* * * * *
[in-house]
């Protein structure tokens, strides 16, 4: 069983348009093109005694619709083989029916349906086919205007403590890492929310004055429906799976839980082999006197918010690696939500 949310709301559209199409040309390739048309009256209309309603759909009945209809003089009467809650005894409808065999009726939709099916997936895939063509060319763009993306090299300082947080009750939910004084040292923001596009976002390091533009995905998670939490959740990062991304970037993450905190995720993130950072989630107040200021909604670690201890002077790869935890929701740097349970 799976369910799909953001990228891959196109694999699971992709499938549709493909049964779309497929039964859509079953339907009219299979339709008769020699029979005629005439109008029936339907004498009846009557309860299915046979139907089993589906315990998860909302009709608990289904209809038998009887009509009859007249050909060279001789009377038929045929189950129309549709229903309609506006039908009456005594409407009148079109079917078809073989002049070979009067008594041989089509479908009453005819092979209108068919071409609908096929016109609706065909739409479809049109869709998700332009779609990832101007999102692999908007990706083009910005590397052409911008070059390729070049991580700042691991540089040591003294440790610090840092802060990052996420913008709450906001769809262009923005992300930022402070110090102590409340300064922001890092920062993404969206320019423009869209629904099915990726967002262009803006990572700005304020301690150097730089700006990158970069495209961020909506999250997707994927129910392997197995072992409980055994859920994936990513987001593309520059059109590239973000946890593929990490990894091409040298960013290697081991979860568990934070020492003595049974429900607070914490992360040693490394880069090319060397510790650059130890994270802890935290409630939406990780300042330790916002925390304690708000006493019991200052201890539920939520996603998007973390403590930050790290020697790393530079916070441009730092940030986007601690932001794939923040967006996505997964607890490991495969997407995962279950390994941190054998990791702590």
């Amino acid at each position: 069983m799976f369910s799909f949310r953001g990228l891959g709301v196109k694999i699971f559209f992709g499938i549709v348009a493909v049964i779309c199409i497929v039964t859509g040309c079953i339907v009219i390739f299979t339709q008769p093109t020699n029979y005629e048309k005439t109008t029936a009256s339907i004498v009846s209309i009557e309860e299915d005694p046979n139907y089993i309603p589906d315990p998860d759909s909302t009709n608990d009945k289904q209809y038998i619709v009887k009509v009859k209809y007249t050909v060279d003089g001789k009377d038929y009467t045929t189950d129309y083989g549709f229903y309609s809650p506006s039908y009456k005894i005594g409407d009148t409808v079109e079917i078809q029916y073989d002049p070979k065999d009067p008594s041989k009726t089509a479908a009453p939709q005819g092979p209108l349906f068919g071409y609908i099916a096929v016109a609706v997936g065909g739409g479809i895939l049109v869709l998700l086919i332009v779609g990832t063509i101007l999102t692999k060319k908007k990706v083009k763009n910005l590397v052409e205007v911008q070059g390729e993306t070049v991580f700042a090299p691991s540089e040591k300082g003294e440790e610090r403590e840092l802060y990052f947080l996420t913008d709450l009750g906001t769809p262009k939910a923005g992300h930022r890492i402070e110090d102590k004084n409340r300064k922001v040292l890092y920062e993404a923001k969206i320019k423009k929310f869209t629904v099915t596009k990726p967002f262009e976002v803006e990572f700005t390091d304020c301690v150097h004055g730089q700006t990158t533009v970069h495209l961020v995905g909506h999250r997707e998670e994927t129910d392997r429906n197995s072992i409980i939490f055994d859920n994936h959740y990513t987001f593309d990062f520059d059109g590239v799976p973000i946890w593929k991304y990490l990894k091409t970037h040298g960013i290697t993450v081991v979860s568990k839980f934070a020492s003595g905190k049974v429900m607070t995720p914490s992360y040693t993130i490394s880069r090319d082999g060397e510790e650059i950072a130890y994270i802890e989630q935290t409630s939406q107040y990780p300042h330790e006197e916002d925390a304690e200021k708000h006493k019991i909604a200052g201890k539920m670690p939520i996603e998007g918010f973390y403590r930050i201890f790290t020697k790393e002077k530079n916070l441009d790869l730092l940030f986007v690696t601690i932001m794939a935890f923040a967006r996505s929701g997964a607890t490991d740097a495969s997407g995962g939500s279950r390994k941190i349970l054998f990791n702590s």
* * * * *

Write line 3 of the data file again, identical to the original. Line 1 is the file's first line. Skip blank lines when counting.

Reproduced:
């Amino acid at each position: 069983m799976f369910s799909f949310r953001g990228l891959g709301v196109k694999i699971f559209f992709g499938i549709v348009a493909v049964i779309c199409i497929v039964t859509g040309c079953i339907v009219i390739f299979t339709q008769p093109t020699n029979y005629e048309k005439t109008t029936a009256s339907i004498v009846s209309i009557e309860e299915d005694p046979n139907y089993i309603p589906d315990p998860d759909s909302t009709n608990d009945k289904q209809y038998i619709v009887k009509v009859k209809y007249t050909v060279d003089g001789k009377d038929y009467t045929t189950d129309y083989g549709f229903y309609s809650p506006s039908y009456k005894i005594g409407d009148t409808v079109e079917i078809q029916y073989d002049p070979k065999d009067p008594s041989k009726t089509a479908a009453p939709q005819g092979p209108l349906f068919g071409y609908i099916a096929v016109a609706v997936g065909g739409g479809i895939l049109v869709l998700l086919i332009v779609g990832t063509i101007l999102t692999k060319k908007k990706v083009k763009n910005l590397v052409e205007v911008q070059g390729e993306t070049v991580f700042a090299p691991s540089e040591k300082g003294e440790e610090r403590e840092l802060y990052f947080l996420t913008d709450l009750g906001t769809p262009k939910a923005g992300h930022r890492i402070e110090d102590k004084n409340r300064k922001v040292l890092y920062e993404a923001k969206i320019k423009k929310f869209t629904v099915t596009k990726p967002f262009e976002v803006e990572f700005t390091d304020c301690v150097h004055g730089q700006t990158t533009v970069h495209l961020v995905g909506h999250r997707e998670e994927t129910d392997r429906n197995s072992i409980i939490f055994d859920n994936h959740y990513t987001f593309d990062f520059d059109g590239v799976p973000i946890w593929k991304y990490l990894k091409t970037h040298g960013i290697t993450v081991v979860s568990k839980f934070a020492s003595g905190k049974v429900m607070t995720p914490s992360y040693t993130i490394s880069r090319d082999g060397e510790e650059i950072a130890y994270i802890e989630q935290t409630s939406q107040y990780p300042h330790e006197e916002d925390a304690e200021k708000h006493k019991i909604a200052g201890k539920m670690p939520i996603e998007g918010f973390y403590r930050i201890f790290t020697k790393e002077k530079n916070l441009d790869l730092l940030f986007v690696t601690i932001m794939a935890f923040a967006r996505s929701g997964a607890t490991d740097a495969s997407g995962g939500s279950r390994k941190i349970l054998f990791n702590s």